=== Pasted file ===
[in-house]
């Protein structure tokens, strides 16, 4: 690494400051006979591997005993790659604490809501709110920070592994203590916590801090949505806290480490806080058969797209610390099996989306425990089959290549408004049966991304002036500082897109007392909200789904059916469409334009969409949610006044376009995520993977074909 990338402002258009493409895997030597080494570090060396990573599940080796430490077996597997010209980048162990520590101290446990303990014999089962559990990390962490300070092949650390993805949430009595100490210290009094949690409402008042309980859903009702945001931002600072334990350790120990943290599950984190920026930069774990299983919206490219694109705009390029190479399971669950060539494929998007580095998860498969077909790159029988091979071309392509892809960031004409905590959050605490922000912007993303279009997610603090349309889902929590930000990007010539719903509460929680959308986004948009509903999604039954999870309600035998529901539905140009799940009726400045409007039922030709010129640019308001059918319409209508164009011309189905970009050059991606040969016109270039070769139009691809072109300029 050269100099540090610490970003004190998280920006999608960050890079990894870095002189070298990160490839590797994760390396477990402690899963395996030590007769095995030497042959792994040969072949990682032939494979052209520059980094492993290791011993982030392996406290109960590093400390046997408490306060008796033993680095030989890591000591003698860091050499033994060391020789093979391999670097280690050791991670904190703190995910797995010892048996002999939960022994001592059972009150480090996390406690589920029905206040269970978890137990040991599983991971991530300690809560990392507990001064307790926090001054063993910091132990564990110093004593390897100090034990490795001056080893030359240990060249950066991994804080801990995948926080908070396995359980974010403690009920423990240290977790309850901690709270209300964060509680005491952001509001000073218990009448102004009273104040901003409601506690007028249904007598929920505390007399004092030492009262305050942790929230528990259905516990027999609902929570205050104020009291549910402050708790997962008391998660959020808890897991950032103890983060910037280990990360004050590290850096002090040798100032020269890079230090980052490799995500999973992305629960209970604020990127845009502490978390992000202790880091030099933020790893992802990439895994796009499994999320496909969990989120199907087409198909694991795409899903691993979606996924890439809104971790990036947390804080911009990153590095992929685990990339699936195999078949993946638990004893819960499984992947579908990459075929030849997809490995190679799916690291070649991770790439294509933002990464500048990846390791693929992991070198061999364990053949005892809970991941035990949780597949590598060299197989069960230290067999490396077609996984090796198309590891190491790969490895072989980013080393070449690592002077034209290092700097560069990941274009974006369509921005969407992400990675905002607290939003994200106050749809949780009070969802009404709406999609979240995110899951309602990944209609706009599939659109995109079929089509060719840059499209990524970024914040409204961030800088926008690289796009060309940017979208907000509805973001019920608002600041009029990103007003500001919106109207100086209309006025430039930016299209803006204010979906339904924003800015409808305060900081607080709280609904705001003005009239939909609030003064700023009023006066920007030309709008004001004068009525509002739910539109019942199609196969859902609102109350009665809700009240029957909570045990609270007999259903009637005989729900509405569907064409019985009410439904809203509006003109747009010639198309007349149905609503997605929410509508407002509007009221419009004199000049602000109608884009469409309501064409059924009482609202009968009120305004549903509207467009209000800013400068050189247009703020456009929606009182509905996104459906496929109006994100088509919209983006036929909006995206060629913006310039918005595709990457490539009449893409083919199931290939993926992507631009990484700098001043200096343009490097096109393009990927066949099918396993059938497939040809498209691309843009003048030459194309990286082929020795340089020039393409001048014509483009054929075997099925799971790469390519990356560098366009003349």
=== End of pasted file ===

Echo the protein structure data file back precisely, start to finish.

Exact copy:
[in-house]
């Protein structure tokens, strides 16, 4: 690494400051006979591997005993790659604490809501709110920070592994203590916590801090949505806290480490806080058969797209610390099996989306425990089959290549408004049966991304002036500082897109007392909200789904059916469409334009969409949610006044376009995520993977074909 990338402002258009493409895997030597080494570090060396990573599940080796430490077996597997010209980048162990520590101290446990303990014999089962559990990390962490300070092949650390993805949430009595100490210290009094949690409402008042309980859903009702945001931002600072334990350790120990943290599950984190920026930069774990299983919206490219694109705009390029190479399971669950060539494929998007580095998860498969077909790159029988091979071309392509892809960031004409905590959050605490922000912007993303279009997610603090349309889902929590930000990007010539719903509460929680959308986004948009509903999604039954999870309600035998529901539905140009799940009726400045409007039922030709010129640019308001059918319409209508164009011309189905970009050059991606040969016109270039070769139009691809072109300029 050269100099540090610490970003004190998280920006999608960050890079990894870095002189070298990160490839590797994760390396477990402690899963395996030590007769095995030497042959792994040969072949990682032939494979052209520059980094492993290791011993982030392996406290109960590093400390046997408490306060008796033993680095030989890591000591003698860091050499033994060391020789093979391999670097280690050791991670904190703190995910797995010892048996002999939960022994001592059972009150480090996390406690589920029905206040269970978890137990040991599983991971991530300690809560990392507990001064307790926090001054063993910091132990564990110093004593390897100090034990490795001056080893030359240990060249950066991994804080801990995948926080908070396995359980974010403690009920423990240290977790309850901690709270209300964060509680005491952001509001000073218990009448102004009273104040901003409601506690007028249904007598929920505390007399004092030492009262305050942790929230528990259905516990027999609902929570205050104020009291549910402050708790997962008391998660959020808890897991950032103890983060910037280990990360004050590290850096002090040798100032020269890079230090980052490799995500999973992305629960209970604020990127845009502490978390992000202790880091030099933020790893992802990439895994796009499994999320496909969990989120199907087409198909694991795409899903691993979606996924890439809104971790990036947390804080911009990153590095992929685990990339699936195999078949993946638990004893819960499984992947579908990459075929030849997809490995190679799916690291070649991770790439294509933002990464500048990846390791693929992991070198061999364990053949005892809970991941035990949780597949590598060299197989069960230290067999490396077609996984090796198309590891190491790969490895072989980013080393070449690592002077034209290092700097560069990941274009974006369509921005969407992400990675905002607290939003994200106050749809949780009070969802009404709406999609979240995110899951309602990944209609706009599939659109995109079929089509060719840059499209990524970024914040409204961030800088926008690289796009060309940017979208907000509805973001019920608002600041009029990103007003500001919106109207100086209309006025430039930016299209803006204010979906339904924003800015409808305060900081607080709280609904705001003005009239939909609030003064700023009023006066920007030309709008004001004068009525509002739910539109019942199609196969859902609102109350009665809700009240029957909570045990609270007999259903009637005989729900509405569907064409019985009410439904809203509006003109747009010639198309007349149905609503997605929410509508407002509007009221419009004199000049602000109608884009469409309501064409059924009482609202009968009120305004549903509207467009209000800013400068050189247009703020456009929606009182509905996104459906496929109006994100088509919209983006036929909006995206060629913006310039918005595709990457490539009449893409083919199931290939993926992507631009990484700098001043200096343009490097096109393009990927066949099918396993059938497939040809498209691309843009003048030459194309990286082929020795340089020039393409001048014509483009054929075997099925799971790469390519990356560098366009003349």